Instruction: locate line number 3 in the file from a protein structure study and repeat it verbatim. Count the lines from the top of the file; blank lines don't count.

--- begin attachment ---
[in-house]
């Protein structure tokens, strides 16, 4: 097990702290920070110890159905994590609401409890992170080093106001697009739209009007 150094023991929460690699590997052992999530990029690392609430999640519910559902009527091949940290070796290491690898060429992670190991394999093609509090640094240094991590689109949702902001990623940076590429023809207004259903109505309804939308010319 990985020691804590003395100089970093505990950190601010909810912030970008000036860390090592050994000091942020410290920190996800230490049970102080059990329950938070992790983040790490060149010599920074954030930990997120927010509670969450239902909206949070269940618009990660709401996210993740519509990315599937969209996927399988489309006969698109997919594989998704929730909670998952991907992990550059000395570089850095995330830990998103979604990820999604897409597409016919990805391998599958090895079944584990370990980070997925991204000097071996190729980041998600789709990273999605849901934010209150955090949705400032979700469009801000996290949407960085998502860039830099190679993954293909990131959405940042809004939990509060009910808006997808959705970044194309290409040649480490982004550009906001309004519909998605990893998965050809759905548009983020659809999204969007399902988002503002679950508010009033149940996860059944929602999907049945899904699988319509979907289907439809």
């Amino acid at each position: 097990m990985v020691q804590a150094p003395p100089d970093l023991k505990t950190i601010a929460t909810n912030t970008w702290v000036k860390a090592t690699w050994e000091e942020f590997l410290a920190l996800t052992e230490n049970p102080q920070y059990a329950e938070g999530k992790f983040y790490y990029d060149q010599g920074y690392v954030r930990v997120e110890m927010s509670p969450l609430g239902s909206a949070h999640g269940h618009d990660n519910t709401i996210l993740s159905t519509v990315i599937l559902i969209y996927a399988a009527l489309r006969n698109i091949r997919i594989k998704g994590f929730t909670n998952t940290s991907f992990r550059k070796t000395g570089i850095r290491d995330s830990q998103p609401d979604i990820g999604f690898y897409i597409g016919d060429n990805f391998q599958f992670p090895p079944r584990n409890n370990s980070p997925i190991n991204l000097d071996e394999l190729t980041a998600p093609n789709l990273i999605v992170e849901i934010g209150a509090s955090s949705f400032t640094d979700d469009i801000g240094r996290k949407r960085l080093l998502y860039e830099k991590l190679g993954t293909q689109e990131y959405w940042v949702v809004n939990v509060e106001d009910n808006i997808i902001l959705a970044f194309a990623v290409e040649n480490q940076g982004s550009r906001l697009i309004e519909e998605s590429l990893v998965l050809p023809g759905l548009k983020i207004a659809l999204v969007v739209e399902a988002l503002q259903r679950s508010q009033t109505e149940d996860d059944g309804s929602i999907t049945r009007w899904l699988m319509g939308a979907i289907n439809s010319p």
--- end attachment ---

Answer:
């Amino acid at each position: 097990m990985v020691q804590a150094p003395p100089d970093l023991k505990t950190i601010a929460t909810n912030t970008w702290v000036k860390a090592t690699w050994e000091e942020f590997l410290a920190l996800t052992e230490n049970p102080q920070y059990a329950e938070g999530k992790f983040y790490y990029d060149q010599g920074y690392v954030r930990v997120e110890m927010s509670p969450l609430g239902s909206a949070h999640g269940h618009d990660n519910t709401i996210l993740s159905t519509v990315i599937l559902i969209y996927a399988a009527l489309r006969n698109i091949r997919i594989k998704g994590f929730t909670n998952t940290s991907f992990r550059k070796t000395g570089i850095r290491d995330s830990q998103p609401d979604i990820g999604f690898y897409i597409g016919d060429n990805f391998q599958f992670p090895p079944r584990n409890n370990s980070p997925i190991n991204l000097d071996e394999l190729t980041a998600p093609n789709l990273i999605v992170e849901i934010g209150a509090s955090s949705f400032t640094d979700d469009i801000g240094r996290k949407r960085l080093l998502y860039e830099k991590l190679g993954t293909q689109e990131y959405w940042v949702v809004n939990v509060e106001d009910n808006i997808i902001l959705a970044f194309a990623v290409e040649n480490q940076g982004s550009r906001l697009i309004e519909e998605s590429l990893v998965l050809p023809g759905l548009k983020i207004a659809l999204v969007v739209e399902a988002l503002q259903r679950s508010q009033t109505e149940d996860d059944g309804s929602i999907t049945r009007w899904l699988m319509g939308a979907i289907n439809s010319p």